William Harding: A privileged high school senior with an big of a drug problem who lives in Port Coquitlam, just outside of the Pacific Northwest megalopolis of Cascadia. Like many people his age, he carries all his personal computing in the form of implants. However, a kidnapping and a close brush with death suddenly expand his worldview. Being at the mercy of others and deprived of his hardware, he realizes that his lifestyle have shielded him from the real world.

Amy Dixon: A young refugee who has moved to Cascadia from the American South. Her socioeconomic status places her and her family at the fringes of society, and she is determined to change their fortunes by plying her talents and being the first in her family to get a comprehensive education.

Climate_ChangeFernie Dixon: Amy’s brother, a twenty-something year-old man who lives away from her and claims to be a software developer. In reality, he is a member of the local Aryan Brotherhood, one of many gangs that run rampant in the outlying districts of the city. Not a true believer like his “brothers”, he seeks money and power so he can give his sister the opportunities he knows she deserves.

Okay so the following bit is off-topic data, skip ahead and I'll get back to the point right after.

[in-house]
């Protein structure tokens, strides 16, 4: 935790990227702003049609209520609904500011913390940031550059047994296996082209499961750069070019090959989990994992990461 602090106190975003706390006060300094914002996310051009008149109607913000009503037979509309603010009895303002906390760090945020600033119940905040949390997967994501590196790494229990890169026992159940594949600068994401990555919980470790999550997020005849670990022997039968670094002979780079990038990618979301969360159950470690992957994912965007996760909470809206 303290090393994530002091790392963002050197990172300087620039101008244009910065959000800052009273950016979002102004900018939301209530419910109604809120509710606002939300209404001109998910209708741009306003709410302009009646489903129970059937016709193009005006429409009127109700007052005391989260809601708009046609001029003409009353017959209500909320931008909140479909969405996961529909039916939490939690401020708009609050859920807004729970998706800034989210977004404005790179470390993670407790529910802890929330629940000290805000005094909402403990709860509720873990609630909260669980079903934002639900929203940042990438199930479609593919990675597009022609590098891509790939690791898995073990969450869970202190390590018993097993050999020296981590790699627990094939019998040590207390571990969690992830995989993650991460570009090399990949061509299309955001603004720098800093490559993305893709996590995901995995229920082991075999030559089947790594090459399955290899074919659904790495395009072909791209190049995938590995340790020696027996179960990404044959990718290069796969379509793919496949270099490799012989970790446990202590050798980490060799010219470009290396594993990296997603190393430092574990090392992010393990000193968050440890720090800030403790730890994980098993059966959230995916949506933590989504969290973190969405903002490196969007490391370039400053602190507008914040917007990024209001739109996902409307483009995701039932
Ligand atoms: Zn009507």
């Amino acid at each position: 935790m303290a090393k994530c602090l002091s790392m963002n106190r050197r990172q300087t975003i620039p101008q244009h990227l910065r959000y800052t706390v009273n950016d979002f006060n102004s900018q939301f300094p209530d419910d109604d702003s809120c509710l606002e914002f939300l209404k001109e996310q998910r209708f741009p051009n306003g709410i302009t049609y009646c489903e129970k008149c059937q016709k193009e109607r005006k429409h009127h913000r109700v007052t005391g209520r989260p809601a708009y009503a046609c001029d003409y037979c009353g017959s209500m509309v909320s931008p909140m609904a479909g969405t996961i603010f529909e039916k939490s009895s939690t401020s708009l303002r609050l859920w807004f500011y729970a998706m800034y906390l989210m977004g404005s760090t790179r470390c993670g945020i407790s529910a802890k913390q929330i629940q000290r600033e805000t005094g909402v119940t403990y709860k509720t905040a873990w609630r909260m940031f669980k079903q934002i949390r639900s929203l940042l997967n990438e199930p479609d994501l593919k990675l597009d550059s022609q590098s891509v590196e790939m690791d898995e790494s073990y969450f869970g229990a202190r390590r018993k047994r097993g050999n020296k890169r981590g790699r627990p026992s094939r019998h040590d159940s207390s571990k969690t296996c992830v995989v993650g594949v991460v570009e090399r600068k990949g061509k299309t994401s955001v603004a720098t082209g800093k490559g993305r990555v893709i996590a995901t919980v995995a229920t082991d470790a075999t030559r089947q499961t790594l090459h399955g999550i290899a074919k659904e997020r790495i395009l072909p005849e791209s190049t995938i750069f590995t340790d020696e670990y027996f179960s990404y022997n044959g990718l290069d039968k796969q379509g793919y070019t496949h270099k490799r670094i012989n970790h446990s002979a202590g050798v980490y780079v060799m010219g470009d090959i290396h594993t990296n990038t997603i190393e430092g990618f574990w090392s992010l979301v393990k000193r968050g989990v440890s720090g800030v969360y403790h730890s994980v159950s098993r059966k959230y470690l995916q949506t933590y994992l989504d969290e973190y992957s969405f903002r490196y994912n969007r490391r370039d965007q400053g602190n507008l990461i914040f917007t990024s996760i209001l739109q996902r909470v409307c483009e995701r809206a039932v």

Shen Zhou: A former Lieutenant in the People’s Liberation Army and member of Unit 61398 during the Cyberwars of the late teens. After the fall of Communism, he did not ingratiate himself to the new government and was accused of spying for foreign interests. As  result, he left the country to pursue his own agenda, which places him in the cross hairs of both the new regime and western governments.